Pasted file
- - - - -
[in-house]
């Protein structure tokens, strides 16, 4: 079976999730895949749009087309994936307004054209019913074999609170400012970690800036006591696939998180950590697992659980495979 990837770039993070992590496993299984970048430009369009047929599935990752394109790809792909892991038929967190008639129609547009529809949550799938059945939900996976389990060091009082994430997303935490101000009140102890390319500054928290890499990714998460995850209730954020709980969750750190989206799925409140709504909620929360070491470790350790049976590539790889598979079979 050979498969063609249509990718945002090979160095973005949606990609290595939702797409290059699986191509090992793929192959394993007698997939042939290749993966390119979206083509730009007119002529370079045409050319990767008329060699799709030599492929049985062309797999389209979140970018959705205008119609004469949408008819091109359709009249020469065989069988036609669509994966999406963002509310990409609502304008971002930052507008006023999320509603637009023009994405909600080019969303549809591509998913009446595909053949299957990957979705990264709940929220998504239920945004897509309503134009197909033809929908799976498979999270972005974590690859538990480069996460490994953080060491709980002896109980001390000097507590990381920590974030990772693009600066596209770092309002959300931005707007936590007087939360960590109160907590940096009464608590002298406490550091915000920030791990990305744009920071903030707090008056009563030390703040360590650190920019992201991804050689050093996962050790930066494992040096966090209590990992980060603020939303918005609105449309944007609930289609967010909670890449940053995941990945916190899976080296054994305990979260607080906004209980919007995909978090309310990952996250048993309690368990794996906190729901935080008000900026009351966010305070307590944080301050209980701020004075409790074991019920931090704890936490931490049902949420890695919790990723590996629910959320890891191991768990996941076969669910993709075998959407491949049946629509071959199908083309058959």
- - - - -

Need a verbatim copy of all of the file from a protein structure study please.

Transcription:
[in-house]
């Protein structure tokens, strides 16, 4: 079976999730895949749009087309994936307004054209019913074999609170400012970690800036006591696939998180950590697992659980495979 990837770039993070992590496993299984970048430009369009047929599935990752394109790809792909892991038929967190008639129609547009529809949550799938059945939900996976389990060091009082994430997303935490101000009140102890390319500054928290890499990714998460995850209730954020709980969750750190989206799925409140709504909620929360070491470790350790049976590539790889598979079979 050979498969063609249509990718945002090979160095973005949606990609290595939702797409290059699986191509090992793929192959394993007698997939042939290749993966390119979206083509730009007119002529370079045409050319990767008329060699799709030599492929049985062309797999389209979140970018959705205008119609004469949408008819091109359709009249020469065989069988036609669509994966999406963002509310990409609502304008971002930052507008006023999320509603637009023009994405909600080019969303549809591509998913009446595909053949299957990957979705990264709940929220998504239920945004897509309503134009197909033809929908799976498979999270972005974590690859538990480069996460490994953080060491709980002896109980001390000097507590990381920590974030990772693009600066596209770092309002959300931005707007936590007087939360960590109160907590940096009464608590002298406490550091915000920030791990990305744009920071903030707090008056009563030390703040360590650190920019992201991804050689050093996962050790930066494992040096966090209590990992980060603020939303918005609105449309944007609930289609967010909670890449940053995941990945916190899976080296054994305990979260607080906004209980919007995909978090309310990952996250048993309690368990794996906190729901935080008000900026009351966010305070307590944080301050209980701020004075409790074991019920931090704890936490931490049902949420890695919790990723590996629910959320890891191991768990996941076969669910993709075998959407491949049946629509071959199908083309058959």